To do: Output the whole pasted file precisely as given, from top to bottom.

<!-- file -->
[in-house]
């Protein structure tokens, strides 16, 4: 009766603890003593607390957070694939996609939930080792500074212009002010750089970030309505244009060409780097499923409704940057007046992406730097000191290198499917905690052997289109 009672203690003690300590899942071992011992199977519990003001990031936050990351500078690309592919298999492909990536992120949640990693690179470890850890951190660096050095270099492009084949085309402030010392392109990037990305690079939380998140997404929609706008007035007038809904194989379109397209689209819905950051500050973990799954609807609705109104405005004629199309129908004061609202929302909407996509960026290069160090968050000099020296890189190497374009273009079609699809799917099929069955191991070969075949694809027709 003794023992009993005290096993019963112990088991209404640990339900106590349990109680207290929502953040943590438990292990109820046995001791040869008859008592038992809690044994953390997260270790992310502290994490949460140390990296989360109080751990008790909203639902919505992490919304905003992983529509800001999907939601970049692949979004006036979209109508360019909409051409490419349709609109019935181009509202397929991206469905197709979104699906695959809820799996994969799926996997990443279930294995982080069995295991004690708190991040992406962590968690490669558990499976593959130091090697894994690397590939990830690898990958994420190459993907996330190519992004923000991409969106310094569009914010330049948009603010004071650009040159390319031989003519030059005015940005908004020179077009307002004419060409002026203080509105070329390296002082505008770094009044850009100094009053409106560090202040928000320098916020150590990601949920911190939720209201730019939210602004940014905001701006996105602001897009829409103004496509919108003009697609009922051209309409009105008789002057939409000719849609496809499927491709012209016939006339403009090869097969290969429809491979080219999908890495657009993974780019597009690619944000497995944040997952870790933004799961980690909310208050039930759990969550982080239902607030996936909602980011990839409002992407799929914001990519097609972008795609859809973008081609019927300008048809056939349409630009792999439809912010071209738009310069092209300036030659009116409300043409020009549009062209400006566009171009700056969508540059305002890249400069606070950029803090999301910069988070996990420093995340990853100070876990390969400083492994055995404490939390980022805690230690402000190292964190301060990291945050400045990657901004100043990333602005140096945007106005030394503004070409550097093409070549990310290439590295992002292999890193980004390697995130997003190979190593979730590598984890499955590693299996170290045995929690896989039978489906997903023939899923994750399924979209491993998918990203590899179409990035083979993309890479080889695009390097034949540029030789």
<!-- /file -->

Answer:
[in-house]
């Protein structure tokens, strides 16, 4: 009766603890003593607390957070694939996609939930080792500074212009002010750089970030309505244009060409780097499923409704940057007046992406730097000191290198499917905690052997289109 009672203690003690300590899942071992011992199977519990003001990031936050990351500078690309592919298999492909990536992120949640990693690179470890850890951190660096050095270099492009084949085309402030010392392109990037990305690079939380998140997404929609706008007035007038809904194989379109397209689209819905950051500050973990799954609807609705109104405005004629199309129908004061609202929302909407996509960026290069160090968050000099020296890189190497374009273009079609699809799917099929069955191991070969075949694809027709 003794023992009993005290096993019963112990088991209404640990339900106590349990109680207290929502953040943590438990292990109820046995001791040869008859008592038992809690044994953390997260270790992310502290994490949460140390990296989360109080751990008790909203639902919505992490919304905003992983529509800001999907939601970049692949979004006036979209109508360019909409051409490419349709609109019935181009509202397929991206469905197709979104699906695959809820799996994969799926996997990443279930294995982080069995295991004690708190991040992406962590968690490669558990499976593959130091090697894994690397590939990830690898990958994420190459993907996330190519992004923000991409969106310094569009914010330049948009603010004071650009040159390319031989003519030059005015940005908004020179077009307002004419060409002026203080509105070329390296002082505008770094009044850009100094009053409106560090202040928000320098916020150590990601949920911190939720209201730019939210602004940014905001701006996105602001897009829409103004496509919108003009697609009922051209309409009105008789002057939409000719849609496809499927491709012209016939006339403009090869097969290969429809491979080219999908890495657009993974780019597009690619944000497995944040997952870790933004799961980690909310208050039930759990969550982080239902607030996936909602980011990839409002992407799929914001990519097609972008795609859809973008081609019927300008048809056939349409630009792999439809912010071209738009310069092209300036030659009116409300043409020009549009062209400006566009171009700056969508540059305002890249400069606070950029803090999301910069988070996990420093995340990853100070876990390969400083492994055995404490939390980022805690230690402000190292964190301060990291945050400045990657901004100043990333602005140096945007106005030394503004070409550097093409070549990310290439590295992002292999890193980004390697995130997003190979190593979730590598984890499955590693299996170290045995929690896989039978489906997903023939899923994750399924979209491993998918990203590899179409990035083979993309890479080889695009390097034949540029030789």